Though the Day of the Dead was long over, gigantic skeletons in evening gowns—effigies of La Catrina, Mexico’s grand dame of the dead—still swayed in the wind along Puerto Vallarta’s Malecón, or seaside promenade, when we arrived by night to the tropical seaside resort town. Set between the Pacific Ocean and lush, jungle-covered mountains in Jalisco, the state that birthed mariachi and tequila, Puerto Vallarta was just a sleepy seaside village in the early 1960s when Elizabeth Taylor and Richard Burton rolled into town to shoot John Huston’s 1964 movie The Night of the Iguana. Extensive tabloid coverage of the couple’s extramarital affair and off-set escapades thrust Vallarta onto the map for American tourists, helping to launch the first golden age of Mexican beach tourism.
But over the years, as tourism steadily increased and the city grew and grew, the so-called “friendliest city on earth” began to get a bad rap, associated as it was with the tacky, sprawling all-inclusive resorts that proliferated on its outskirts. Yet once you enter the older part of town known as Viejo Vallarta, an entirely different image takes shape. Narrow, dusty cobblestone streets wind among low, whitewashed shops, charmingly kitsch guesthouses with red-tile roofs, and stone walls hung in bougainvillea. Local families, retired city girls in flamboyant sun hats, and vacationing gay couples rub shoulders at the beach cantinas, eclectic shops and galleries, and traditional covered markets that dot the picturesque Zona Romántica neighborhood.
“The old town, the part that many tourists hardly see, this is really what makes Vallarta great,” said David Harries, a restaurateur, developer, and soon-to-be hotelier who has been busy over the past years creating what will be, when it opens in 2020, the first independent, design-driven hotel in Viejo Vallarta: Hotel Amapa. “You have flavor, character, color—a bit of edge. The old town has everything,” he continued as he walked me through the 1970s-era concrete structure, which he completely gutted and reworked with a local architect and construction crew, adding accents of Amapa wood and handmade Saltillo tiles.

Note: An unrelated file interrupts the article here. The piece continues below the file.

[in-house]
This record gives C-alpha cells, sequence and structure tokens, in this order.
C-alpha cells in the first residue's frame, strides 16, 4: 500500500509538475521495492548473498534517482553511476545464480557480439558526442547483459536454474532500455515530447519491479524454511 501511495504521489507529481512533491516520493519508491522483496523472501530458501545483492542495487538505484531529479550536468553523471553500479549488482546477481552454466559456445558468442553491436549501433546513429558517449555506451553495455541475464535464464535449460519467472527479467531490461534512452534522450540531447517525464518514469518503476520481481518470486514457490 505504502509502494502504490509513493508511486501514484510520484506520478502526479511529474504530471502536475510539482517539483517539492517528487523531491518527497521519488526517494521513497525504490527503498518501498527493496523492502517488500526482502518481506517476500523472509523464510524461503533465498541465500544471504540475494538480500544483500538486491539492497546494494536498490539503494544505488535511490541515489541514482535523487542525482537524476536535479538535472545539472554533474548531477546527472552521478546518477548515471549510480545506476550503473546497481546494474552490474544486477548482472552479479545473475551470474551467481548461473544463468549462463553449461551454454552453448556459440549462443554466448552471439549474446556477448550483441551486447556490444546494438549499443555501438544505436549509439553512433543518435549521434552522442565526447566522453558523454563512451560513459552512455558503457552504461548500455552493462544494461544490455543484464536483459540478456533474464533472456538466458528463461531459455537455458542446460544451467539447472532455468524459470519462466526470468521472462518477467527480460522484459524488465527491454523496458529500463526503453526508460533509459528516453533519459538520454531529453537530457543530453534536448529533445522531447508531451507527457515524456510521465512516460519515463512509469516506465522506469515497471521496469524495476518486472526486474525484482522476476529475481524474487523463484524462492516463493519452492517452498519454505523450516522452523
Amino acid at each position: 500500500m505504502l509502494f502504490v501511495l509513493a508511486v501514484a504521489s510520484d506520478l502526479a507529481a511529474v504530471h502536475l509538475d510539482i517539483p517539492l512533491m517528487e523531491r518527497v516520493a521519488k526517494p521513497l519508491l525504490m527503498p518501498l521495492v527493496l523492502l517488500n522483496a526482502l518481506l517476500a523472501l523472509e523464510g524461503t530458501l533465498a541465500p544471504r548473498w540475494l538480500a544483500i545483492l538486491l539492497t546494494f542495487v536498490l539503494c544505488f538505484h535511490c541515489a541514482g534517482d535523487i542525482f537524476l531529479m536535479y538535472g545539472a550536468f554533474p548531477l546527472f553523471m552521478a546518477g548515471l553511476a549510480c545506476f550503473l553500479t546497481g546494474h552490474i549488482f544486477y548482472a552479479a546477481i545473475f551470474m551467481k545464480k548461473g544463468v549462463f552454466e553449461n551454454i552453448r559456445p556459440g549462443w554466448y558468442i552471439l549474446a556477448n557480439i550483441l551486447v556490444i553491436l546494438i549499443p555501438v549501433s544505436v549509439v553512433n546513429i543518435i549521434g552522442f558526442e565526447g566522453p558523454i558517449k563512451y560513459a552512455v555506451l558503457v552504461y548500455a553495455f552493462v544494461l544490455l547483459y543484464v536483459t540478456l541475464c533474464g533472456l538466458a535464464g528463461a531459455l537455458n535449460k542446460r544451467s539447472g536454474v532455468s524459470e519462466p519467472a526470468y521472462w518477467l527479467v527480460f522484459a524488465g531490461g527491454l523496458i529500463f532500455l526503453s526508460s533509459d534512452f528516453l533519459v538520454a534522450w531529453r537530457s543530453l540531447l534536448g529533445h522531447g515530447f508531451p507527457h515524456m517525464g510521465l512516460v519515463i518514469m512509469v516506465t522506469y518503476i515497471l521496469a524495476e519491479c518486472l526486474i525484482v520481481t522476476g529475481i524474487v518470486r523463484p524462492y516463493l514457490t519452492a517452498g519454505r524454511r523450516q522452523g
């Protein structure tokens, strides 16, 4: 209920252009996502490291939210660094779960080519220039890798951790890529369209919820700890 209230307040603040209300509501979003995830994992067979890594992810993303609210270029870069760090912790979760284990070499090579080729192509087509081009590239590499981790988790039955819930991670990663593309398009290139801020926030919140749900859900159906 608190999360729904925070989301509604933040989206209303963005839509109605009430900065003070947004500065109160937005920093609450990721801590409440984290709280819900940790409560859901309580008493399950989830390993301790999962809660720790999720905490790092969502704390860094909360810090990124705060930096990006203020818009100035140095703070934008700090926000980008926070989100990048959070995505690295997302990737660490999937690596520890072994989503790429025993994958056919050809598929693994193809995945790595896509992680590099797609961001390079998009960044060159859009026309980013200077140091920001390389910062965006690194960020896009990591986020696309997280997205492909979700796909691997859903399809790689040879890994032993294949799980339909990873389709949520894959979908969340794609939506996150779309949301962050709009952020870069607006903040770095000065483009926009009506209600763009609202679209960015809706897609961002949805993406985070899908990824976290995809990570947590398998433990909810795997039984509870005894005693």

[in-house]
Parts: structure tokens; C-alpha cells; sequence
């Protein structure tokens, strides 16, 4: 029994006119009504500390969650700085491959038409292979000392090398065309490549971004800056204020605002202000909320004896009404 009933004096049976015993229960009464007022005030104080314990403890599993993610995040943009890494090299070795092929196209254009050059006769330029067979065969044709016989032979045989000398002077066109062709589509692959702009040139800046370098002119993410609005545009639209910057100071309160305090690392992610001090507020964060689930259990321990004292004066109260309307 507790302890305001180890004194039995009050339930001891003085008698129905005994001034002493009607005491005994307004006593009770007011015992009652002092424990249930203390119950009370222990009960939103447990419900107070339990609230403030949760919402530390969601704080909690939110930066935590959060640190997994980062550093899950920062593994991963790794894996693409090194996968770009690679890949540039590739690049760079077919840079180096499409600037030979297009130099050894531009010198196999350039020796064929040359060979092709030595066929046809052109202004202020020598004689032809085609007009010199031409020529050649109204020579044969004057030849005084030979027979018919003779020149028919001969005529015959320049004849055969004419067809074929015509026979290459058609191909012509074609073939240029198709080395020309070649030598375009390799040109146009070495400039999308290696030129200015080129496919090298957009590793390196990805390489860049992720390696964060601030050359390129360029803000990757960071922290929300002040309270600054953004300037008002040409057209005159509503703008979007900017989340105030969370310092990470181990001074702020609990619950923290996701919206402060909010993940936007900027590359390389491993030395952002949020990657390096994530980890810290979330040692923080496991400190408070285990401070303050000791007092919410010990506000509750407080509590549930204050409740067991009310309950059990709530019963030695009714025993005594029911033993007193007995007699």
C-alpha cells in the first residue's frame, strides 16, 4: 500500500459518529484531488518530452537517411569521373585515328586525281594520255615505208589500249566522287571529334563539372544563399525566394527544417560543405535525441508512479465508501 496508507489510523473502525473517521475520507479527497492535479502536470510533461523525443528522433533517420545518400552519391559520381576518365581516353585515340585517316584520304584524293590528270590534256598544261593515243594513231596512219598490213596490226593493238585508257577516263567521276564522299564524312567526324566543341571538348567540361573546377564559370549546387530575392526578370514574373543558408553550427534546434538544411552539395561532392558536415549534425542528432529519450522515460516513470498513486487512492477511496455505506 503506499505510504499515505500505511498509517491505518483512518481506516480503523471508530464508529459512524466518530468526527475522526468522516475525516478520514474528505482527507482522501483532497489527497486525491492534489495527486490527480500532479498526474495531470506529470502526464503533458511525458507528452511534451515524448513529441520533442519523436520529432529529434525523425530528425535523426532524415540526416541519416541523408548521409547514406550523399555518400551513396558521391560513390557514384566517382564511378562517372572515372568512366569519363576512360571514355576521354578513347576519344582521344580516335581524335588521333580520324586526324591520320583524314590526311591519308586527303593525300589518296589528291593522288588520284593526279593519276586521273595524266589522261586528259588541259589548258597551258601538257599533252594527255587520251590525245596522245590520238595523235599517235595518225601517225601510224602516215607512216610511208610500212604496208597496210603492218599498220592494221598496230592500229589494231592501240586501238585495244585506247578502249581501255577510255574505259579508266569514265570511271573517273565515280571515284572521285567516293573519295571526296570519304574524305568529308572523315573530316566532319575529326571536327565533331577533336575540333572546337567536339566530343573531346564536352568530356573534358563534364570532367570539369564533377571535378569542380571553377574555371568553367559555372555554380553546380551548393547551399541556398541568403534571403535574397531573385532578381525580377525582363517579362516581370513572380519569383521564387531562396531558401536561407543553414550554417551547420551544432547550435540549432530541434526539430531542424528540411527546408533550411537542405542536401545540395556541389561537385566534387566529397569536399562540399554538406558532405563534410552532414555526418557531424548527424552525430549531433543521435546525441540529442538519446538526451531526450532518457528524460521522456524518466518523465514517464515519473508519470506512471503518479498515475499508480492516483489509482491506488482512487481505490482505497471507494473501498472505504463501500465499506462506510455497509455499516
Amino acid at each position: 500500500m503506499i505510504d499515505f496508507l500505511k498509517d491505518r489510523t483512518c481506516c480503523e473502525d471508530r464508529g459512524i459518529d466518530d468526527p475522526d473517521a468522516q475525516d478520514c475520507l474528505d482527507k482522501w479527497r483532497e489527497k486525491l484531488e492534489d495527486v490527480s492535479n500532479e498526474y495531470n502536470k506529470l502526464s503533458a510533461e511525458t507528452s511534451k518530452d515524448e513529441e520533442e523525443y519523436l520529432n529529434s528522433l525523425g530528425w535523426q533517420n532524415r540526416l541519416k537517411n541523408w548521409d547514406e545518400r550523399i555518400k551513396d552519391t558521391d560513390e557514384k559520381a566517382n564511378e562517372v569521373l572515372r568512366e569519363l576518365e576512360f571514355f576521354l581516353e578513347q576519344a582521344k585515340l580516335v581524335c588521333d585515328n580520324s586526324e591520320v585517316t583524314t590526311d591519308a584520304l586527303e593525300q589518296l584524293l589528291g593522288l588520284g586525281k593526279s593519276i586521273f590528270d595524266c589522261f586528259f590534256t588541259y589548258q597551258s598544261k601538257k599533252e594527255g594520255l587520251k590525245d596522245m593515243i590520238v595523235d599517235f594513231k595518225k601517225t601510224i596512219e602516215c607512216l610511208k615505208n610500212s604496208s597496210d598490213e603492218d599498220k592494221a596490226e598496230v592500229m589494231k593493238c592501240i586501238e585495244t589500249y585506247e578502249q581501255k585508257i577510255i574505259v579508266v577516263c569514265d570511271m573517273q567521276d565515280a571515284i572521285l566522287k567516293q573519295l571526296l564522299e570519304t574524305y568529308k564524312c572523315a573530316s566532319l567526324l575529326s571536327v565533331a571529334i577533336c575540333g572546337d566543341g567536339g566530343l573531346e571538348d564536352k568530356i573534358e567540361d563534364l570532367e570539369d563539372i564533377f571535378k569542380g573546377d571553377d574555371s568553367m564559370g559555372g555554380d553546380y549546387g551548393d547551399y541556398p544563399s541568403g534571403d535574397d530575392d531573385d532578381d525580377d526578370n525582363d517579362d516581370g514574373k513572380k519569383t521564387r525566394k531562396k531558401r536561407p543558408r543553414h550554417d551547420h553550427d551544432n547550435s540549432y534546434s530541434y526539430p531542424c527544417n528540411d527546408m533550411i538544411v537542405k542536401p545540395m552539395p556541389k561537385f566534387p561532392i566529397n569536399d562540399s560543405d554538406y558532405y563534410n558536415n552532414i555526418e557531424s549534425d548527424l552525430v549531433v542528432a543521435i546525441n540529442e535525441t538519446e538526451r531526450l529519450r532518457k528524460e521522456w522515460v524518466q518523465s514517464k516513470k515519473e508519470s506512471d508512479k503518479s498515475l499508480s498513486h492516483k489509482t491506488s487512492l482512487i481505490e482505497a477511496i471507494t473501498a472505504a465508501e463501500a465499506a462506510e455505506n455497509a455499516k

The rediscovery of Viejo Vallarta has led to an influx of next-generation openings, like Puerto Café, a third-wave coffee shop that opened in 2018 a few blocks from the iconic century-old Church of Our Lady of Guadalupe, and the speakeasy-inspired El Colibrí, where tattooed bartenders sling inventive cocktails to deep house in the open-air back courtyard of a photography studio. And then there’s the LGBT scene: Vallarta now rivals Acapulco as Mexico’s most gay-friendly beach town. On our last night, we took a spin through the Zona Romántica’s dayglo tapestry of drag bars, gay clubs, and queer-friendly cafés, ending up on the dancefloor of a bar called Mr. Flamingo dancing passionately to Carly Rae Jepsen. What can I say? When in Vallarta …
The preceding article is excerpted from the 2020 edition of Directions, an annual magazine by Design Hotels that looks at movements underway in art, design, food, wellness and fashion, and how they affect the way we live and travel. This year’s issue explores the motivations, values, and desires of the Promadic Traveler of tomorrow—one who does not ask where to travel, but why.